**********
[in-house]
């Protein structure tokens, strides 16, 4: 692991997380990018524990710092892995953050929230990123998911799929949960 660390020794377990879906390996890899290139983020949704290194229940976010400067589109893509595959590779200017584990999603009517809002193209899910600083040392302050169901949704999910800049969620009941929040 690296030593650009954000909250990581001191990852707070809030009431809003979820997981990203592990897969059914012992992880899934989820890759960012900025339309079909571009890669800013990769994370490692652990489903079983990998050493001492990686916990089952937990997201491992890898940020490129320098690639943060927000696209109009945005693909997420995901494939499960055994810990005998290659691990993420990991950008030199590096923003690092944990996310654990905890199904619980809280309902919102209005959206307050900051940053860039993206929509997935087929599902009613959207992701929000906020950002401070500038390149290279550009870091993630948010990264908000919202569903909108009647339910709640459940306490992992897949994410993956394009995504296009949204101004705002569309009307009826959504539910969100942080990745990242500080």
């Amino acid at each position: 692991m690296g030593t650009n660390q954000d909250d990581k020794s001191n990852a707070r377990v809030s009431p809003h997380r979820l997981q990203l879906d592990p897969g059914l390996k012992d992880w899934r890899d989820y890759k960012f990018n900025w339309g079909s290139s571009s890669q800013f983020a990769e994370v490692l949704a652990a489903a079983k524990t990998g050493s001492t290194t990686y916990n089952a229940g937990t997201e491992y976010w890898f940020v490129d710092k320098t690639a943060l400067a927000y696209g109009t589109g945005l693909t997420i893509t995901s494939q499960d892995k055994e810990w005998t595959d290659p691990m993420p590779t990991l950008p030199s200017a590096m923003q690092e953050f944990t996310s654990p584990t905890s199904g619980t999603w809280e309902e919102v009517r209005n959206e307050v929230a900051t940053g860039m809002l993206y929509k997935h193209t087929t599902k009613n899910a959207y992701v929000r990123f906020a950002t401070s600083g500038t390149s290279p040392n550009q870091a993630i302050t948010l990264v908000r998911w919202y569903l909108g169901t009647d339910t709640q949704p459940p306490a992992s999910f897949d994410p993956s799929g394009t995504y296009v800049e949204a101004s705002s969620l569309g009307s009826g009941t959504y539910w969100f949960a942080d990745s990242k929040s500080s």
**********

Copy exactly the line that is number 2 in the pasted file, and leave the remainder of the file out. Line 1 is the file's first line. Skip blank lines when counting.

């Protein structure tokens, strides 16, 4: 692991997380990018524990710092892995953050929230990123998911799929949960 660390020794377990879906390996890899290139983020949704290194229940976010400067589109893509595959590779200017584990999603009517809002193209899910600083040392302050169901949704999910800049969620009941929040 690296030593650009954000909250990581001191990852707070809030009431809003979820997981990203592990897969059914012992992880899934989820890759960012900025339309079909571009890669800013990769994370490692652990489903079983990998050493001492990686916990089952937990997201491992890898940020490129320098690639943060927000696209109009945005693909997420995901494939499960055994810990005998290659691990993420990991950008030199590096923003690092944990996310654990905890199904619980809280309902919102209005959206307050900051940053860039993206929509997935087929599902009613959207992701929000906020950002401070500038390149290279550009870091993630948010990264908000919202569903909108009647339910709640459940306490992992897949994410993956394009995504296009949204101004705002569309009307009826959504539910969100942080990745990242500080």